Believing that “[we need to] transform our energy system away from fossil fuel,” Sanders voted against the Keystone Pipeline bill, saying, “Unless we get our act together, the planet that we’re going to be leaving to our kids and grandchildren will be significantly less habitable than the planet we have right now…I think it’s a good idea for the president, Congress, and the American people to listen to the overwhelming amount of scientists who tell us loudly and clearly that climate change is one of the great planetary crises that we face.” This all sounds liberal and organic to me. But it’s no cynical ploy to win hearts, minds, and pocketbooks of the rich. Sanders has been speaking truth to power for decades. He is truly incorruptible.

Bernie Sanders’ integrity and honesty were earned over many years of standing up for the working and middle classes in this country. He has earned the trust of the American people. You can’t buy this. Bernie has millions of supporters, and supporters vote, dollars don’t. You want to get big money out of electoral politics? Vote for Bernie next year. If any candidate of either party is going to support organic farming and wholesome food production, it’s Bernie.



Internal Monsanto documents reveal the company knew over 30 years ago that glyphosate, the active ingredient in its Roundup herbicide, caused adenomas and carcinomas in rats its scientists studied, according to Anthony Samsel, PhD. Research shows, he said, that Roundup, in addition to chelating vitamins and minerals, making them nutritionally unavailable, disrupts intestinal bacteria that manufacture amino acids, the building blocks of proteins.



The Mediterranean Diet gets the (mostly) vegetarian treatment in “Living the Mediterranean Diet,” by Rick Nigro and Ray Ewald (Ulysses Press, $21.95).

Combining the healthful diets of the Mediterranean countries with many plant-based recipes is a double dose of goodness, especially when the ingredients are organic. There are some seafood and chicken dishes, too, for us omnivores. And these recipes look wonderful. The Watermelon Gazpacho recipe alone is worth the price of the book. It combines watermelon, cucumbers, tomatoes, celery, mint, ginger, jalapeno chili, lime juice, red onion, parsley, rosemary, salt, and pepper.

Some other recipes: butternut squash and pomegranate hummus, farfalle pasta with sunflower seed pesto, wild salmon with dill-yogurt sauce, eggplant and Kalamata olive rolls, whole roasted apple-rosemary chicken, and…you get the idea. It’s available on Amazon.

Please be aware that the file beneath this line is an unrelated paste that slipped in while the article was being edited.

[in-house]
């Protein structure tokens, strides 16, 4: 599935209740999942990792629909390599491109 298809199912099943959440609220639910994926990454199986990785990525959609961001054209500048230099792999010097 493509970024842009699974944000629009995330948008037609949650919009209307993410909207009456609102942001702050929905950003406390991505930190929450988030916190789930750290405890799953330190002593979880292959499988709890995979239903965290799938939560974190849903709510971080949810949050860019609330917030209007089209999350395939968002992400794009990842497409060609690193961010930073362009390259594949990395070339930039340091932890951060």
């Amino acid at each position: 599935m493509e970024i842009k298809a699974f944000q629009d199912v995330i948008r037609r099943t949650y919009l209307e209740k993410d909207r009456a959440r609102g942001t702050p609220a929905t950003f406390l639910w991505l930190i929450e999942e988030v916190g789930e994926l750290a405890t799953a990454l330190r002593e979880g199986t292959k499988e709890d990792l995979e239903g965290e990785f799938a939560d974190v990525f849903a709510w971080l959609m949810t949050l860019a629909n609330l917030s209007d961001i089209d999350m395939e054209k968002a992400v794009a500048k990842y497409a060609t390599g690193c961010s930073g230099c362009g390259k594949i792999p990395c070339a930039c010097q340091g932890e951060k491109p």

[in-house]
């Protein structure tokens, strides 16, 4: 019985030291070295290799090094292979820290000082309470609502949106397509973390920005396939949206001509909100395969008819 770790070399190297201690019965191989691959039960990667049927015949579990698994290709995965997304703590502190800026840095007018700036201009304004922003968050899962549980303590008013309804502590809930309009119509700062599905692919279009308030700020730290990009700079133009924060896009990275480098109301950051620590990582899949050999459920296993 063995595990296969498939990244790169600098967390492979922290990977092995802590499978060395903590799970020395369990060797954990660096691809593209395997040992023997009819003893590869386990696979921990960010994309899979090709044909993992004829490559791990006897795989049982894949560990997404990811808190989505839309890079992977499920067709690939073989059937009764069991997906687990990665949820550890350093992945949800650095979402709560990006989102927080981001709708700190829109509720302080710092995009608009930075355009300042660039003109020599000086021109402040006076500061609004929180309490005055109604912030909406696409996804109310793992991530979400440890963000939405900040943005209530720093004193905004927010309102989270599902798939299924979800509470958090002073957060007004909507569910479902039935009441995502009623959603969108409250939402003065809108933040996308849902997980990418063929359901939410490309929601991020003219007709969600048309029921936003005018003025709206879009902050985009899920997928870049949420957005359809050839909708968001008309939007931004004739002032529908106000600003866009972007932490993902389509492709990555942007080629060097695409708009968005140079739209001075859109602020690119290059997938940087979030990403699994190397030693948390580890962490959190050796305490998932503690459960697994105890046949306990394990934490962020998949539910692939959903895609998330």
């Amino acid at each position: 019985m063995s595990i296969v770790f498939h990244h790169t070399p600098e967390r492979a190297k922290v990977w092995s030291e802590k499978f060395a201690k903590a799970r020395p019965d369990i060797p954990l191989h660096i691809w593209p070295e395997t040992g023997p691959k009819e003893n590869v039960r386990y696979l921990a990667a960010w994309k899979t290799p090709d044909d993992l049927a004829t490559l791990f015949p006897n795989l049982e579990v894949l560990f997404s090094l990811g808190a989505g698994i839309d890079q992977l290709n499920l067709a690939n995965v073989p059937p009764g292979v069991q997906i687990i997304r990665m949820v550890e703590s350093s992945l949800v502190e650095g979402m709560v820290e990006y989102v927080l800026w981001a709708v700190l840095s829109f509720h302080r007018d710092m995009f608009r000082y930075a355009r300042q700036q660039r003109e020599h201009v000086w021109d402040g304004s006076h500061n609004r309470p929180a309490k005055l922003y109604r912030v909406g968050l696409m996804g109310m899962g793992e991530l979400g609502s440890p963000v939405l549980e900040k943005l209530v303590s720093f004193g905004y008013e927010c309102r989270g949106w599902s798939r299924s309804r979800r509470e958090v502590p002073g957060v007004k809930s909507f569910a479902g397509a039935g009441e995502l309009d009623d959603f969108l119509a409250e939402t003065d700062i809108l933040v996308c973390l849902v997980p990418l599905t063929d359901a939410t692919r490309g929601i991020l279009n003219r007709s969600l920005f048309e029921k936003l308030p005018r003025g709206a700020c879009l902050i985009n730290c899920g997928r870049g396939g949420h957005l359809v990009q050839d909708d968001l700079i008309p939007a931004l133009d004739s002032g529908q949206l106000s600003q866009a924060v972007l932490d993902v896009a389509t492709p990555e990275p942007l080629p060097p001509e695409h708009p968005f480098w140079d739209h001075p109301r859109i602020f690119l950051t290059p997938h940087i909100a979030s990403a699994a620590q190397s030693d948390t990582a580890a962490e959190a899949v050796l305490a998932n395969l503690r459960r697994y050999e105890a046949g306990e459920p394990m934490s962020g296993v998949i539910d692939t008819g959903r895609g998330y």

A new study has found that exposure to pyrethroid pesticides may make some people more susceptible to Parkinson’s disease if they have a common gene. Researchers found that Parkinson’s disease risk significantly increased for individuals with the common gene who were exposed to pyrethroid pesticides. Individuals with the common gene but who were not exposed to pyrethroids did not have an increased risk for developing Parkinson’s. This study is one of the first to find a link between pesticide exposure and genetic risk for Parkinson’s.

A new study published in the Proceedings of the National Academy of the Sciences shows that organic farming is more profitable to farmers than conventional farming. While this study did not include environmental costs or benefits of conventional or organic farming in the economic analysis, the authors note, “If we also put a price on the negative externalities caused by conventional farming, such as soil erosion or nitrate leaching into groundwater, then organic agriculture would become even more profitable because its environmental footprint has been shown to be less than that of conventional agriculture.” They added, “We found that, in spite of lower yields, organic agriculture was significantly more profitable than conventional agriculture, and has room to expand globally. Moreover, with its environmental benefits, organic agriculture can contribute a larger share in sustainably feeding the world.”

The Agricultural Health Study investigated the relationship between the use of the organophosphate pesticide diazinon and cancer risk in pesticide applicators. A recent study published in the journal Occupational and Environmental Medicine suggests that exposure to diazinon significantly increases the risk of lung cancer in applicants who used the pesticide the most. Organic regulations protect farm workers health because synthetic toxic pesticides are prohibited.